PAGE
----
The trouble with imagining new applications of things we know is that rarely do we see something radically different in our mind's eye. This is confirmed when we ask people to tell us what they want: An answer like a faster horse should be expected, as Mr. Ford suggested.
Incremental change, or tweaks in features to what we're using now is generally easier to imagine.
This may be one of the reasons why my post is there a third option? received pointed criticism in one specific network where early adopters are mostly engineers. Tweaks in features and ways to categorize people are exactly the wrong problem.
Yes, it's important to address ways to make people's lives easier. And this is no ding on engineers, my father was one. They just take the world very literally.
It takes a design approach to see the question differently -- what is the purpose of sorting? Looking for the second best answer, the purpose is not so we have different lists, categories, and groups.
The purpose is so we have a different experience. We get things done differently. The iPhone was not a better BlackBerry. It was a completely different system, with new integration. Think different means Apple employees respect and cultivate great design above all else. Beyond aesthetics.
Which then makes differentiation possible (along with innovation).
You do the job in a totally new way
As we approach the concept of branded pages on a new network, one that is backed by the company that took search to a new level, I do wonder if Google will re-imagine the platform, or just look to bring together a bunch of features, incrementally better (than Facebook).
In the comments, AliCeleste has valid concerns for the brand she represents (slight edits and emphasis mine):
I’m good with all of this, but Facebook has burned me so badly that I need a few things before I get excited:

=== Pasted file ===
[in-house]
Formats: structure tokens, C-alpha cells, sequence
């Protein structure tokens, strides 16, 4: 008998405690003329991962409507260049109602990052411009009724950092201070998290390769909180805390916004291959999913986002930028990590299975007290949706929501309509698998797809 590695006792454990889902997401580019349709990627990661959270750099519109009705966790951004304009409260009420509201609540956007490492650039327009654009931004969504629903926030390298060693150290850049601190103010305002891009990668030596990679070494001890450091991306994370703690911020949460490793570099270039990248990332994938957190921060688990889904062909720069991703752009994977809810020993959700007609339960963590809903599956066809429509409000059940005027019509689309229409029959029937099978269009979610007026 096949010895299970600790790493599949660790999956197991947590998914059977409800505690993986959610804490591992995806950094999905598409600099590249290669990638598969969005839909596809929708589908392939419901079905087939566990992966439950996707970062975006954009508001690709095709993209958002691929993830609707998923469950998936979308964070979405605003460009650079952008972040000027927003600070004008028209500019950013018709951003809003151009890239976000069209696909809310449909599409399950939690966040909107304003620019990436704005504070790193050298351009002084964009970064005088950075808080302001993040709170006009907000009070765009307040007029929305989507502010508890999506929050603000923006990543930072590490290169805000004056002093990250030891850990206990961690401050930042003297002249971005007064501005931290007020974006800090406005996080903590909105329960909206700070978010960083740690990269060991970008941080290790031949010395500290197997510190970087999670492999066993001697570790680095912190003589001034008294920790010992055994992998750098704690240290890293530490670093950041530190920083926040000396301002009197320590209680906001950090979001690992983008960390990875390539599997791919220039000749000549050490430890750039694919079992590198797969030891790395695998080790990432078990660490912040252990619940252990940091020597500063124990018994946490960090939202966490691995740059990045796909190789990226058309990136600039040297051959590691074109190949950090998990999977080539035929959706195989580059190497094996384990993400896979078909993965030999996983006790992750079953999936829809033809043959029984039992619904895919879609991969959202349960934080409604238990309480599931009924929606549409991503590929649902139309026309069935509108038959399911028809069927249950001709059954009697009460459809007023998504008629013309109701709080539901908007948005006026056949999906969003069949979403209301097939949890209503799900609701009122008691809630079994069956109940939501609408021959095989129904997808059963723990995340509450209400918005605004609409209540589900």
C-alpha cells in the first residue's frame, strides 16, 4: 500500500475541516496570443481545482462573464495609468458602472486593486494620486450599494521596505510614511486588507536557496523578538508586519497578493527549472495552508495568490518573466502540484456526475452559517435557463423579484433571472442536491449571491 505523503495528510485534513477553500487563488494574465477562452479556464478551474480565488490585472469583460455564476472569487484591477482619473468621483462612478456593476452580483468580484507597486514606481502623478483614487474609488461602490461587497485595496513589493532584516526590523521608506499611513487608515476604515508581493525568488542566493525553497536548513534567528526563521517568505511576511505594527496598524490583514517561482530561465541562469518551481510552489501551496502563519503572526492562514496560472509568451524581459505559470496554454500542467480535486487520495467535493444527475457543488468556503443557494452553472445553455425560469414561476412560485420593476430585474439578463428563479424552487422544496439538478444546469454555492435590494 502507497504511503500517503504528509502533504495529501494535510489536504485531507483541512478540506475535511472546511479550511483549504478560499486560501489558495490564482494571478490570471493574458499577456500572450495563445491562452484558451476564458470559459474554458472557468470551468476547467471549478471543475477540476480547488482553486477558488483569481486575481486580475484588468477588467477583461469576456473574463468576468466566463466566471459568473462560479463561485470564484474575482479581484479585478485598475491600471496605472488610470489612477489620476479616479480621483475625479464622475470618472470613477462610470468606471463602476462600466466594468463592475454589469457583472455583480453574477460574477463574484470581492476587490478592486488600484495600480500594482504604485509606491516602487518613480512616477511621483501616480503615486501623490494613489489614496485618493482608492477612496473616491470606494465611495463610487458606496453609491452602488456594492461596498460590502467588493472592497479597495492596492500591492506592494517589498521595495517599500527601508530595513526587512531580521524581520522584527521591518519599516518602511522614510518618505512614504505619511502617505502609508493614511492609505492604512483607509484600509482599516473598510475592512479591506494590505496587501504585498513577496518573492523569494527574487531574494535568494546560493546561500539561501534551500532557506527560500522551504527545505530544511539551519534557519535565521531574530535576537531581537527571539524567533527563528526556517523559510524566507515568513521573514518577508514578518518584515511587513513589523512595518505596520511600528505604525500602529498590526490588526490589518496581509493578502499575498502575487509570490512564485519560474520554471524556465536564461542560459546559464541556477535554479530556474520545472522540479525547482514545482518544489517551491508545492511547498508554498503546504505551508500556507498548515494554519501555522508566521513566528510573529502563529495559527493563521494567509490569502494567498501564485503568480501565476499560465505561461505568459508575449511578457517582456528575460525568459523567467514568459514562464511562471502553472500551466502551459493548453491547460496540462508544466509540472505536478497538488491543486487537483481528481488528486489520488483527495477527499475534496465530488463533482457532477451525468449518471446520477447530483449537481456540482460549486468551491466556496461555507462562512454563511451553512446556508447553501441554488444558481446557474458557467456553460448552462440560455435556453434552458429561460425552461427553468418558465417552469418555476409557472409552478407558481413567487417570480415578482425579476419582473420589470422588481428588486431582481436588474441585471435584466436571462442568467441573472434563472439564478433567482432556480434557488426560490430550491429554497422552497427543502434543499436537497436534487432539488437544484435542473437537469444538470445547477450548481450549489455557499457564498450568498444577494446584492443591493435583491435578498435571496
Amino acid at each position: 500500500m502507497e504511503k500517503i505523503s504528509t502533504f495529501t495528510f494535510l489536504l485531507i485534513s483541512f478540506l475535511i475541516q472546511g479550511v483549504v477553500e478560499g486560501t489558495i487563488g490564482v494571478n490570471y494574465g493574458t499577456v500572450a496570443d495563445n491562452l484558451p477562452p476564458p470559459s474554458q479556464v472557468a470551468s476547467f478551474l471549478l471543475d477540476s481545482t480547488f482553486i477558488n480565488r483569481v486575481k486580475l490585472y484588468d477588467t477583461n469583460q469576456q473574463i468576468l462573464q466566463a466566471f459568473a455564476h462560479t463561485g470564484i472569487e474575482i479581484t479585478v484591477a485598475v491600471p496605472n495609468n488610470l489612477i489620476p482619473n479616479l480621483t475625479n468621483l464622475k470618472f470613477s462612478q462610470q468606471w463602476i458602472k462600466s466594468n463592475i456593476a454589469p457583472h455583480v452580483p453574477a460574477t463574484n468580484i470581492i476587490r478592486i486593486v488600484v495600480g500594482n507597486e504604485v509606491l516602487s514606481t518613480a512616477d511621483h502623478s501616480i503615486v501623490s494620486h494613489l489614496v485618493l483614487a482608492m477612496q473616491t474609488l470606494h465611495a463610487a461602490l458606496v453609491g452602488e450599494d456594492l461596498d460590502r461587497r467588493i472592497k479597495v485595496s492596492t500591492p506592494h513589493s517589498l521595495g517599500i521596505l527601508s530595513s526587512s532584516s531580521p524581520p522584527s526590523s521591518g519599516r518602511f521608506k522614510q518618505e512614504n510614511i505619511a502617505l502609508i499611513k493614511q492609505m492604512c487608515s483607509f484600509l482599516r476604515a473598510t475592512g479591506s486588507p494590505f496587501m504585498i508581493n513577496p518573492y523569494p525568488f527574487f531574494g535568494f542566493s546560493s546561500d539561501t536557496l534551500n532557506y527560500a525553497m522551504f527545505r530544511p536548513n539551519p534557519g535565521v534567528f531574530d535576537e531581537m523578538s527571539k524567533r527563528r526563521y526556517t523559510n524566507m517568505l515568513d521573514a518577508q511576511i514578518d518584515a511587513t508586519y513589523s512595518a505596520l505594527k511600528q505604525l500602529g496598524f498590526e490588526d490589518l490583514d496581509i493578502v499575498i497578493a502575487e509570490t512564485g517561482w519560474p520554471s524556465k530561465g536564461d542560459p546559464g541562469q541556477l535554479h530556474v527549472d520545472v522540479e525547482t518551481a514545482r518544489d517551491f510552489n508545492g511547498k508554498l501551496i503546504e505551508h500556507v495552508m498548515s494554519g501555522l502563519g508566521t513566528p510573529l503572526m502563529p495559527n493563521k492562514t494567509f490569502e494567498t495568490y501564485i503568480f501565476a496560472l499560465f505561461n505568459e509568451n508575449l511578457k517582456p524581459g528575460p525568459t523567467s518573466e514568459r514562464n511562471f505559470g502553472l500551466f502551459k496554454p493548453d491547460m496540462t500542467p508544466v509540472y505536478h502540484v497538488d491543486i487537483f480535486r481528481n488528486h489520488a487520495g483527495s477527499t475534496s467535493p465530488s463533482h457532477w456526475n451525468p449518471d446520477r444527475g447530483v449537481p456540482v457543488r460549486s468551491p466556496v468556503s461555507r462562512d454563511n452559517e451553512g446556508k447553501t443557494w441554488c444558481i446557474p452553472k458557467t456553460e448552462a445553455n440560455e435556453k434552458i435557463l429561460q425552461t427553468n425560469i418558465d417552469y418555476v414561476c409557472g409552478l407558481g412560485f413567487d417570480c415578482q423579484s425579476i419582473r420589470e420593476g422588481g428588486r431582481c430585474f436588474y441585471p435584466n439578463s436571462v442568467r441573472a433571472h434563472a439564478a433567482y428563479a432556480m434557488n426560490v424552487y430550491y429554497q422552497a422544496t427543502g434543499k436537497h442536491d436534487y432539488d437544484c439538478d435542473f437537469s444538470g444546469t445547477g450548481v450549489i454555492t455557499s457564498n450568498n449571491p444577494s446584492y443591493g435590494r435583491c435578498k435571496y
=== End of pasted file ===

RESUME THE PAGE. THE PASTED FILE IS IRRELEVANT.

1. I will be able to listen to those in my circle, not just blast them with updates and hope they comment.
2. There will be no “community pages” or “location pages” or any other crap that may pop up unexpectedly.
3. We can SEARCH in Google+ and it will make sense.
Because honestly, Facebook has been less effective for me than Myspace was. Not because the audience isn’t there – oh no it’s certainly there. But because I can’t sit back and listen to them. I can’t see what else they’re excited about, form profiles, learn about them, and share those findings with others in my company who are far too removed from our audience.
Google+ has an opportunity to beat the pants off of Facebook here – SPECIFICALLY for Brands – because they can provide something clean, uniform, and that works as a two-way listening platform.
You do the job in a completely new way in social networks.
Brand managers do get that. They are under pressure to show results using these new tools. And they are using them as channels because it is the most efficient use of budgets and resources for the way these new media are developed.
The networks are just built in such a way that is not conducive to brands. I brought that up a long time ago. Despite them being the ones envisioned as footing the bill, do social networks see organizations as customers?
Like AliCeleste, many want to do work they're proud of on behalf of brands. Listening is front and fore in that ability to develop content and re-imagine interactions that fit the way a platform is built as a new system.
Platform-based content fluency
How do you know you have a truly new platform? For one, you don't compete at feature level. Because it allows you to do things in a completely different way. Because of this, you have increased signal. Signal is the thing you can do better vs. noise, which ends up being much of the hoops you need to jump through to do it.
When you do something better, especially in the case it solves a real problem, you create a stronger conversation (in the shared inquiry/quest sense of the term). This sets a different cultural tone in the people who engage with that conversation.
They, in turn, have an easier time amplifying the signal vs. the noise, in such a context.
Content fluency is the ability to speak the cultural language prevalent in a platform with the added bonus of the space being designed to help create a context where that conversation is possible (i.e., listening, communicating, observing, and contributing) in a way that makes sense to all parties.
We're still learning to write for the web. We keep forgetting that web copy is not an end in itself, read this, click here, buy this. The point is what we want to say, do, and feel, and how is reading and clicking going to give us that connection.
On both sides of the conversation.